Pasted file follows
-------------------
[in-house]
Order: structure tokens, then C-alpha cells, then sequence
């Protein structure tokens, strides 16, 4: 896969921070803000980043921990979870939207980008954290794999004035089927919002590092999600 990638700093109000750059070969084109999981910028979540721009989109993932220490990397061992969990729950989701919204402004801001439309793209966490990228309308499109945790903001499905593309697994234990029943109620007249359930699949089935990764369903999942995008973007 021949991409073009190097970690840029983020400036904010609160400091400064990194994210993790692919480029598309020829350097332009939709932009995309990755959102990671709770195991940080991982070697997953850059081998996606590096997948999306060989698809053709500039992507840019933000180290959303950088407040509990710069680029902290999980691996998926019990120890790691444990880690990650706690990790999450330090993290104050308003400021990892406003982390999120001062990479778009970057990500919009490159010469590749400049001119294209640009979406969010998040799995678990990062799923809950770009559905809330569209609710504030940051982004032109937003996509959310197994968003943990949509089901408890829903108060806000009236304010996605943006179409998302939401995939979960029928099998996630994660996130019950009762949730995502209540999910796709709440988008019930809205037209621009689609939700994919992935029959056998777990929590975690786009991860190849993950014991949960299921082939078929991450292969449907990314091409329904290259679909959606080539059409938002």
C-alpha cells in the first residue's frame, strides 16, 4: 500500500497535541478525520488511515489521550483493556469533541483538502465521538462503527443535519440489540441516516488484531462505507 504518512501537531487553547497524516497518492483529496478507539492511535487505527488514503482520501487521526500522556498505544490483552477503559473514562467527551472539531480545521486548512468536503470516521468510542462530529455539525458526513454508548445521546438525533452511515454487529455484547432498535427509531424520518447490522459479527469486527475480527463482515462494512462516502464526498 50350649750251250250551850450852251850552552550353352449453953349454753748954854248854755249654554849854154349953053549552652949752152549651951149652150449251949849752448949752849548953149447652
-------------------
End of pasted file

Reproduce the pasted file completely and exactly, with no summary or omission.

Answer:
[in-house]
Order: structure tokens, then C-alpha cells, then sequence
């Protein structure tokens, strides 16, 4: 896969921070803000980043921990979870939207980008954290794999004035089927919002590092999600 990638700093109000750059070969084109999981910028979540721009989109993932220490990397061992969990729950989701919204402004801001439309793209966490990228309308499109945790903001499905593309697994234990029943109620007249359930699949089935990764369903999942995008973007 021949991409073009190097970690840029983020400036904010609160400091400064990194994210993790692919480029598309020829350097332009939709932009995309990755959102990671709770195991940080991982070697997953850059081998996606590096997948999306060989698809053709500039992507840019933000180290959303950088407040509990710069680029902290999980691996998926019990120890790691444990880690990650706690990790999450330090993290104050308003400021990892406003982390999120001062990479778009970057990500919009490159010469590749400049001119294209640009979406969010998040799995678990990062799923809950770009559905809330569209609710504030940051982004032109937003996509959310197994968003943990949509089901408890829903108060806000009236304010996605943006179409998302939401995939979960029928099998996630994660996130019950009762949730995502209540999910796709709440988008019930809205037209621009689609939700994919992935029959056998777990929590975690786009991860190849993950014991949960299921082939078929991450292969449907990314091409329904290259679909959606080539059409938002």
C-alpha cells in the first residue's frame, strides 16, 4: 500500500497535541478525520488511515489521550483493556469533541483538502465521538462503527443535519440489540441516516488484531462505507 504518512501537531487553547497524516497518492483529496478507539492511535487505527488514503482520501487521526500522556498505544490483552477503559473514562467527551472539531480545521486548512468536503470516521468510542462530529455539525458526513454508548445521546438525533452511515454487529455484547432498535427509531424520518447490522459479527469486527475480527463482515462494512462516502464526498 50350649750251250250551850450852251850552552550353352449453953349454753748954854248854755249654554849854154349953053549552652949752152549651951149652150449251949849752448949752849548953149447652